Ten Minutes: With Jade Carver Niki Nepia | Mountain Jade New Zealand

interviews - 06,Jan,2016

Ten Minutes: With Jade Carver Niki Nepia

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Recently Niki Nepia joined our carving team as an artist. For those of you unfamiliar with the name, Niki is an extremely talented designer and craftsman who draws on his Maori heritage and upbringing to inspire his jade carving. We profile Niki briefly under his artist profile in our online store but it just scratches the surface of his character, so we dug a little deeper and arranged another interview. We sat down in our Rotorua carving studio on a sunny Monday morning and spoke for ten minutes about where he came from, how he became such an accomplished pounamu carver, and where he wants to go with his craft. This is what he had to say.

What is your full name, and where did you grow up?

'It's Niki Fraser Nepia, but everyone calls me Nik. I grew up in a very remote area here in New Zealand, 'up in the hills'. It's a place called Ruatahuna, and it's in the heart of the Urewera national park." (The Ureweras are a remote, rugged, and immense range famous for its lakes, forested beauty, and stormy history).

Has coming from the Ureweras inspired your carving?

"Yeah it has. They surrounded me...the natural flow seen in the forest was everywhere. The nature, the birds, and the bush, all of these things that surrounded me growing up, they are now the basis of my design. It's that organic flow of the these things that has really influenced my work."

How did you begin carving after graduating highschool?

"Really it was a fluke and happened when I was playing rugby. The manager of our rugby team had a father that was a top New Zealand jade carver. He had just signed a lease for a workshop and I started slowly learning with him. It just...happened, and the rest is history. I plan to carve for the rest of my life."

So, why have you chosen to keep following this path?

"It just doesn't feel like work...I love it. Carving is just part of who I am, infact my great grandfather was a jade carver aswell and I, like him, just love to create things. Imagine coming to work each day and being able to sketch a design, carve it, and leave with something you've created. That feeling of having creating something from nothing, an idea, is why I keep following this path."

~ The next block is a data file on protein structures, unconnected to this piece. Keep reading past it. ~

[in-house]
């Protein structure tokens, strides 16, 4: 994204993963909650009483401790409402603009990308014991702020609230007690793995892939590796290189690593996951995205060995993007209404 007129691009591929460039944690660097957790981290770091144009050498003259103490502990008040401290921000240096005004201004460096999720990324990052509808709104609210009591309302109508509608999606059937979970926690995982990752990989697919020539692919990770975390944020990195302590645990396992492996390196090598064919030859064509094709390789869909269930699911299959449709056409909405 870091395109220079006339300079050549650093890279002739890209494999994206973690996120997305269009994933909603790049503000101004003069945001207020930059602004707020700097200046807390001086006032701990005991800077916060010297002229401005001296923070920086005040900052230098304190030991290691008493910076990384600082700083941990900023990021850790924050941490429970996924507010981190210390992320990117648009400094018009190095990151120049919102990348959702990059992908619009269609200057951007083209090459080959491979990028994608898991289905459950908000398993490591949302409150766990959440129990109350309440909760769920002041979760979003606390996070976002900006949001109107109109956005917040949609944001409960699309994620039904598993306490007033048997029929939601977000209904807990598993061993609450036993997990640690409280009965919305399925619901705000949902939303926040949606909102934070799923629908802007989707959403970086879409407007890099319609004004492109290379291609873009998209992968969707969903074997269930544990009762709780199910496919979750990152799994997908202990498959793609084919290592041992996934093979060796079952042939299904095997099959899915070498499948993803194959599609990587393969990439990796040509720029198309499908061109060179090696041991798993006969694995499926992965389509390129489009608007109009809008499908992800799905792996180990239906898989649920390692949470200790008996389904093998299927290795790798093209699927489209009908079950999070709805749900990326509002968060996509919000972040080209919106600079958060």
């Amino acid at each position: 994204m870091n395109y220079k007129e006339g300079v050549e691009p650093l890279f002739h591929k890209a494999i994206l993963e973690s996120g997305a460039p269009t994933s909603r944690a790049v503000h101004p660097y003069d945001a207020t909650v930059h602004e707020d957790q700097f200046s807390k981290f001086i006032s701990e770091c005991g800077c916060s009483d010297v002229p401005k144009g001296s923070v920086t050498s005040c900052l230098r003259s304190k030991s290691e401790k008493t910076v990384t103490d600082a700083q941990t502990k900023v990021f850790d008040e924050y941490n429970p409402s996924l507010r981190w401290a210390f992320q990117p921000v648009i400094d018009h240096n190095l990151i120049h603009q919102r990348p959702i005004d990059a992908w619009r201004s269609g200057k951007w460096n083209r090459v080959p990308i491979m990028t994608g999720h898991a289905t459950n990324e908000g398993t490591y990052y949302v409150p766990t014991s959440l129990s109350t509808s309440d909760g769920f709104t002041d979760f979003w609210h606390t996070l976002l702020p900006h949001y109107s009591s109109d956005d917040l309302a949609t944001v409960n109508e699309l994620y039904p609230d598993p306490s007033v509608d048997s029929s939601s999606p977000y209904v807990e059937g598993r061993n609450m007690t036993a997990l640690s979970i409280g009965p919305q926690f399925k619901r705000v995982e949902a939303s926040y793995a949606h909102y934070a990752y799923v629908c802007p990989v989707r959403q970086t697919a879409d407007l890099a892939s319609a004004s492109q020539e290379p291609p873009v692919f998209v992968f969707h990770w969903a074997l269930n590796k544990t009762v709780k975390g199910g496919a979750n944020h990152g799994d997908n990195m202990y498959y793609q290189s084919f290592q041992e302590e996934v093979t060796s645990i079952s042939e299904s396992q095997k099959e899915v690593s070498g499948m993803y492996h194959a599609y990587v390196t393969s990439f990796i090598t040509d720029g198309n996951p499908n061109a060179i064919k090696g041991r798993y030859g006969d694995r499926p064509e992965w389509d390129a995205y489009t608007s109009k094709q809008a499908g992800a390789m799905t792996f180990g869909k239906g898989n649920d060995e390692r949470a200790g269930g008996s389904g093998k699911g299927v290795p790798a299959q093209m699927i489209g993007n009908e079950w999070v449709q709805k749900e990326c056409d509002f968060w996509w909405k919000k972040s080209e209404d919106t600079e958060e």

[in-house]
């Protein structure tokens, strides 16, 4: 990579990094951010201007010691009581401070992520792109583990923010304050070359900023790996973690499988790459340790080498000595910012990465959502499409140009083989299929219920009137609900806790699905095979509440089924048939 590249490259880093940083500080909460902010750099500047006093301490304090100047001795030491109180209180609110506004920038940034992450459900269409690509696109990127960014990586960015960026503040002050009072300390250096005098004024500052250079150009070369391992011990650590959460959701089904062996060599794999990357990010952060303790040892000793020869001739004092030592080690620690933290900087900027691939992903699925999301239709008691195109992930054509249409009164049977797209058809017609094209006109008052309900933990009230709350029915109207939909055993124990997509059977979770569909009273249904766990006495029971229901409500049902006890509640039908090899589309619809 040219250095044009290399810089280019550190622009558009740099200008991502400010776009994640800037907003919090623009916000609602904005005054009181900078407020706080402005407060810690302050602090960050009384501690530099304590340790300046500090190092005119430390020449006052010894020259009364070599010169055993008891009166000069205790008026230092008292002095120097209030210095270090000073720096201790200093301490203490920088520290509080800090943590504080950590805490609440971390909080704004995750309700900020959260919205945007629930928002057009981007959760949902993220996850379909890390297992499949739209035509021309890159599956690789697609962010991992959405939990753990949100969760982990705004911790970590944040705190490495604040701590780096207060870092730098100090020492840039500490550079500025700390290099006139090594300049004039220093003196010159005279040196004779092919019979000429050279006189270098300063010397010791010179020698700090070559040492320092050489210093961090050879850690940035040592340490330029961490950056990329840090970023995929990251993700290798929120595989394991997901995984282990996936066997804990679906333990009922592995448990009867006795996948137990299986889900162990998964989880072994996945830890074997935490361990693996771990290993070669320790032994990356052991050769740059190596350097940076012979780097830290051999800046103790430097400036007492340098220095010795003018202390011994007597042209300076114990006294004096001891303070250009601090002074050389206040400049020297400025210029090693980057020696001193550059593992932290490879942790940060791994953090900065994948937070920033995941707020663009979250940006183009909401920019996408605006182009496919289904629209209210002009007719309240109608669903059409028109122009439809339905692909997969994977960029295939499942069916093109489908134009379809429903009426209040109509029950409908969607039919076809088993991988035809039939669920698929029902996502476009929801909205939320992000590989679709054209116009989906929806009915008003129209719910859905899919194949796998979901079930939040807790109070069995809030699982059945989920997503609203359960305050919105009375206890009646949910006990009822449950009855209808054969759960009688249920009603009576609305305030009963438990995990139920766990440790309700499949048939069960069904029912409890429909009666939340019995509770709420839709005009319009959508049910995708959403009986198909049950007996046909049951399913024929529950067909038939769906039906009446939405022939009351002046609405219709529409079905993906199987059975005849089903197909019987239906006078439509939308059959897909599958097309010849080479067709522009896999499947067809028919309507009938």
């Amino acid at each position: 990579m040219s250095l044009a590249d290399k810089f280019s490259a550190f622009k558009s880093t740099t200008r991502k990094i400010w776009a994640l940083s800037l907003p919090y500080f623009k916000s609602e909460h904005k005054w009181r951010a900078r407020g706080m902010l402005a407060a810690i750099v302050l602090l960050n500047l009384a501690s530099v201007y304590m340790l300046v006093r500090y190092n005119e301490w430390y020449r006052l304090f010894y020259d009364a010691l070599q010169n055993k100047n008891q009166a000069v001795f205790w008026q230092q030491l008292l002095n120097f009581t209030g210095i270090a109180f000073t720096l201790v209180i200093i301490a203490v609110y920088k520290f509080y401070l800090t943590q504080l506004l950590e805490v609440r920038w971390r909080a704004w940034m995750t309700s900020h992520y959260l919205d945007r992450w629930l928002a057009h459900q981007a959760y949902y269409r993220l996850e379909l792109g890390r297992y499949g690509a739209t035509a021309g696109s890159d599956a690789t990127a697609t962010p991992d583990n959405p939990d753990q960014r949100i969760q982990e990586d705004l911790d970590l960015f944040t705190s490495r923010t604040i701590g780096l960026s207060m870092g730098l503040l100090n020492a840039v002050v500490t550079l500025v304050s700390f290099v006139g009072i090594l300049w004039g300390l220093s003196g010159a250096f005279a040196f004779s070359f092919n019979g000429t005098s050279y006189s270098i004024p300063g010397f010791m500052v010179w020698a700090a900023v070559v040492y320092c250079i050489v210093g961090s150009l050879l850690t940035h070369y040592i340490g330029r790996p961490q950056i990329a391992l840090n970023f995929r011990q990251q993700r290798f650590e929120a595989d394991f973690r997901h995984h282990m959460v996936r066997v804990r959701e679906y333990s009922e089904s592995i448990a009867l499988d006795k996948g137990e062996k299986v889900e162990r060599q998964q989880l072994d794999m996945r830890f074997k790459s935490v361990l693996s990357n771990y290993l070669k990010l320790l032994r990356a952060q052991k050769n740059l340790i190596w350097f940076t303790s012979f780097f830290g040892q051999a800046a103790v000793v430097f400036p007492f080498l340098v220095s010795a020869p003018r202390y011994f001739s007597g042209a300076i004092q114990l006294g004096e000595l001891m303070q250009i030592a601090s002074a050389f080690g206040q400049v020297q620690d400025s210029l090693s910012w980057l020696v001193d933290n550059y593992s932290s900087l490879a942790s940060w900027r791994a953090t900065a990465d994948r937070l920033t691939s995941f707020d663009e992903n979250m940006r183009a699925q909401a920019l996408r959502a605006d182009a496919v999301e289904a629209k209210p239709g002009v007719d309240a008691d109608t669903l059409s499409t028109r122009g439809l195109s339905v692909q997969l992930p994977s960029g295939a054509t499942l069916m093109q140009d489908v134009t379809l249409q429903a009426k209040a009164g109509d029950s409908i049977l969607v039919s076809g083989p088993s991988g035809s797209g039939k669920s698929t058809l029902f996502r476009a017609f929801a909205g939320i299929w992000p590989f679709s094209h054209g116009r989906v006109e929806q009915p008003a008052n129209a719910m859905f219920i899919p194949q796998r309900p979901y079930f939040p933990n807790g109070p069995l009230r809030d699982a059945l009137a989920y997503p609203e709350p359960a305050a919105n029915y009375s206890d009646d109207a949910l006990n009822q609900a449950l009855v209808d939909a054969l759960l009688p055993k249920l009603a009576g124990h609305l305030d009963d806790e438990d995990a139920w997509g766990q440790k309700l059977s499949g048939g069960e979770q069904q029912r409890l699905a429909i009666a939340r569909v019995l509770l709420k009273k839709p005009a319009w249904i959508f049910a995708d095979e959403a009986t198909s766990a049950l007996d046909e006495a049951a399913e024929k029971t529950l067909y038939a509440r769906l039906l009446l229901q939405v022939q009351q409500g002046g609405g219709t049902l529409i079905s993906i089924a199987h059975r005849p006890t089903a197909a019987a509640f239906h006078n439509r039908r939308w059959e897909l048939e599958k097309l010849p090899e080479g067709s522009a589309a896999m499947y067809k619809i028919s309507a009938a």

"My great grandfather was a jade carver aswell. Carving is just part of who I am."

Why are there not many people doing technical carving like you?

"I think it's because alot of carvers have different motivations. Some are driven by quantity, not quality, but I'm driven by the opposite. Taking that extra bit of time on each piece is what sets your work apart from the rest. I've taken it, and can now carve anything I can draw which is when you can begin carving technically."

If you had access to the best nephrite jade from anywhere in the world, which would you choose to carve and why?

"Russian, because the highest quality material is pure and has no flaws, but I do like New Zealand jade aswell. There's a familiarity when I'm carving a piece of New Zealand jade, more of a connection to the stone. Maybe it's because I'm from New Zealand, because whenever I carve a hei-tiki from non-NZ jade it just doesn't 'feel' right."

What designs to you enjoy carving most?

"Definatley stylized tiki forms. I always carve them with manaia heads. The tiki and manaia have such a flow to them, and carving them is challenging and the process different. I also like the idea of carving Maori weaponry like patus and wahaika, but I need good stone, and good stone is hard to come by."

Where will you be in 5 years?

"I just want to keep developing my style, making my work more 3-D, and exploring the influence of Chinese carving. It's the most technical in the world."